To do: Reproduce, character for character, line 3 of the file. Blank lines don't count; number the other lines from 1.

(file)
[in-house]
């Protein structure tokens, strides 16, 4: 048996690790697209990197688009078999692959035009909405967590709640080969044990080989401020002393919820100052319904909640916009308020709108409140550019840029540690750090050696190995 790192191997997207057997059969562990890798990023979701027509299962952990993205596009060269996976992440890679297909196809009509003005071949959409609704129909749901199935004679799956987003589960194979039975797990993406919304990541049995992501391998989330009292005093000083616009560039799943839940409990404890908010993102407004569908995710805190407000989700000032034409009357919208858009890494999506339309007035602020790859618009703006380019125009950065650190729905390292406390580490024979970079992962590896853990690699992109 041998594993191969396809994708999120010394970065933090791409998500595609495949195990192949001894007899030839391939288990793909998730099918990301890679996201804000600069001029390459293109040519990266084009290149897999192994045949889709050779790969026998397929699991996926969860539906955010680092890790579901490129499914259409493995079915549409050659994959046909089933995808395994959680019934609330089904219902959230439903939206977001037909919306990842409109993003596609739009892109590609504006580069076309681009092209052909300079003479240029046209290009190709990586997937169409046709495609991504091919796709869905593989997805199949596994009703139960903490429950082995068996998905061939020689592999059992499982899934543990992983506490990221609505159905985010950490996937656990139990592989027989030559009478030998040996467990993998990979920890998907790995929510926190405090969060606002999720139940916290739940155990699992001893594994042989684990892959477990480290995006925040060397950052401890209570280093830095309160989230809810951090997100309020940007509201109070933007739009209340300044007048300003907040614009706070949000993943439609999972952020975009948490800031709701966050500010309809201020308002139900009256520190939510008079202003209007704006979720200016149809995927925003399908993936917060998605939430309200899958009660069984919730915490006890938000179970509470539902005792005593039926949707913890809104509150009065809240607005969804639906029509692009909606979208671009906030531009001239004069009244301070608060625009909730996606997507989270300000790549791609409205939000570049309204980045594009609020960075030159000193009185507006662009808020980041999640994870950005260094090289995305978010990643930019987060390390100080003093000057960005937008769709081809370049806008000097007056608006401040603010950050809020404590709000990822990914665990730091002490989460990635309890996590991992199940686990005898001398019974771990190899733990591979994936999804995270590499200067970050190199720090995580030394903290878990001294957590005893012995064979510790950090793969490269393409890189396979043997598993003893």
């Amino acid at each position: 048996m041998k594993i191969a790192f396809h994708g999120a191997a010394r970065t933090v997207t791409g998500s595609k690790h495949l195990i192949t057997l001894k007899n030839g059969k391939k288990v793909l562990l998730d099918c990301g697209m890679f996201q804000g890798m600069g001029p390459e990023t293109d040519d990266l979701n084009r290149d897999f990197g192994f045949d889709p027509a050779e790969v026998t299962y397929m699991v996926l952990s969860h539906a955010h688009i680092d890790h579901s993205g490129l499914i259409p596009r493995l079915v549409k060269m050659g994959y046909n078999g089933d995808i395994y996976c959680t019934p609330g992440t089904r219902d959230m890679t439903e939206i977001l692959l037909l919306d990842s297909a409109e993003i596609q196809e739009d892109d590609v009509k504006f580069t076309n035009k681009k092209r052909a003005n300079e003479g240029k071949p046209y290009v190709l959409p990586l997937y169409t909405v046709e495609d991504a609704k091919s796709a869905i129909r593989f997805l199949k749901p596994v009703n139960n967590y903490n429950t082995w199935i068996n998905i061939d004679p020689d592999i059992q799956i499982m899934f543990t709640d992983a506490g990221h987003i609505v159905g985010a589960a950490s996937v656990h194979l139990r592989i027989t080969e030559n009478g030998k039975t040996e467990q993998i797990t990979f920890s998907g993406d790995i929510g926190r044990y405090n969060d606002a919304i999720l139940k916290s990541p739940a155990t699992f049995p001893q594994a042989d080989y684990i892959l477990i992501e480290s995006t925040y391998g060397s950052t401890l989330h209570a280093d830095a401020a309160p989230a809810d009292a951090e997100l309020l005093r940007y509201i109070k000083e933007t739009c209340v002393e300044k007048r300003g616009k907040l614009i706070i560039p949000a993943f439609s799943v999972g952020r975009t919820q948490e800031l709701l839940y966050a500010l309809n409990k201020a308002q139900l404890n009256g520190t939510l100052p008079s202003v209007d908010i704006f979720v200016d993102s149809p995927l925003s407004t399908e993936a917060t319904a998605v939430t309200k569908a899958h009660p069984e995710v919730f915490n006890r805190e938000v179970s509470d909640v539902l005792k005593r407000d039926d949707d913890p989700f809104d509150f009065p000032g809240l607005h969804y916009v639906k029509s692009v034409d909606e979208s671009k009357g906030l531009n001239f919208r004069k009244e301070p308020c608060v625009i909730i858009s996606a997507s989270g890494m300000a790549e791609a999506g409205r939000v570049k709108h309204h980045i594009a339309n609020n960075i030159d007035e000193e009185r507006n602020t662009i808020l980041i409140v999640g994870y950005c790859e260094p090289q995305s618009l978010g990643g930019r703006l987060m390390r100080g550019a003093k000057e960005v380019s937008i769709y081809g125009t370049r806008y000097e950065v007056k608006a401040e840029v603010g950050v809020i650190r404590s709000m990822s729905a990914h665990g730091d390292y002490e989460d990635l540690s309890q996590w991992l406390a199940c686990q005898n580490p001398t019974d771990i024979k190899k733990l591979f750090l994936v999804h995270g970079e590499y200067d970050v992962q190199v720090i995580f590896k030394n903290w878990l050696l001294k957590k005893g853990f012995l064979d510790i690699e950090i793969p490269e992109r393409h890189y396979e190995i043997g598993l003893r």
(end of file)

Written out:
């Amino acid at each position: 048996m041998k594993i191969a790192f396809h994708g999120a191997a010394r970065t933090v997207t791409g998500s595609k690790h495949l195990i192949t057997l001894k007899n030839g059969k391939k288990v793909l562990l998730d099918c990301g697209m890679f996201q804000g890798m600069g001029p390459e990023t293109d040519d990266l979701n084009r290149d897999f990197g192994f045949d889709p027509a050779e790969v026998t299962y397929m699991v996926l952990s969860h539906a955010h688009i680092d890790h579901s993205g490129l499914i259409p596009r493995l079915v549409k060269m050659g994959y046909n078999g089933d995808i395994y996976c959680t019934p609330g992440t089904r219902d959230m890679t439903e939206i977001l692959l037909l919306d990842s297909a409109e993003i596609q196809e739009d892109d590609v009509k504006f580069t076309n035009k681009k092209r052909a003005n300079e003479g240029k071949p046209y290009v190709l959409p990586l997937y169409t909405v046709e495609d991504a609704k091919s796709a869905i129909r593989f997805l199949k749901p596994v009703n139960n967590y903490n429950t082995w199935i068996n998905i061939d004679p020689d592999i059992q799956i499982m899934f543990t709640d992983a506490g990221h987003i609505v159905g985010a589960a950490s996937v656990h194979l139990r592989i027989t080969e030559n009478g030998k039975t040996e467990q993998i797990t990979f920890s998907g993406d790995i929510g926190r044990y405090n969060d606002a919304i999720l139940k916290s990541p739940a155990t699992f049995p001893q594994a042989d080989y684990i892959l477990i992501e480290s995006t925040y391998g060397s950052t401890l989330h209570a280093d830095a401020a309160p989230a809810d009292a951090e997100l309020l005093r940007y509201i109070k000083e933007t739009c209340v002393e300044k007048r300003g616009k907040l614009i706070i560039p949000a993943f439609s799943v999972g952020r975009t919820q948490e800031l709701l839940y966050a500010l309809n409990k201020a308002q139900l404890n009256g520190t939510l100052p008079s202003v209007d908010i704006f979720v200016d993102s149809p995927l925003s407004t399908e993936a917060t319904a998605v939430t309200k569908a899958h009660p069984e995710v919730f915490n006890r805190e938000v179970s509470d909640v539902l005792k005593r407000d039926d949707d913890p989700f809104d509150f009065p000032g809240l607005h969804y916009v639906k029509s692009v034409d909606e979208s671009k009357g906030l531009n001239f919208r004069k009244e301070p308020c608060v625009i909730i858009s996606a997507s989270g890494m300000a790549e791609a999506g409205r939000v570049k709108h309204h980045i594009a339309n609020n960075i030159d007035e000193e009185r507006n602020t662009i808020l980041i409140v999640g994870y950005c790859e260094p090289q995305s618009l978010g990643g930019r703006l987060m390390r100080g550019a003093k000057e960005v380019s937008i769709y081809g125009t370049r806008y000097e950065v007056k608006a401040e840029v603010g950050v809020i650190r404590s709000m990822s729905a990914h665990g730091d390292y002490e989460d990635l540690s309890q996590w991992l406390a199940c686990q005898n580490p001398t019974d771990i024979k190899k733990l591979f750090l994936v999804h995270g970079e590499y200067d970050v992962q190199v720090i995580f590896k030394n903290w878990l050696l001294k957590k005893g853990f012995l064979d510790i690699e950090i793969p490269e992109r393409h890189y396979e190995i043997g598993l003893r």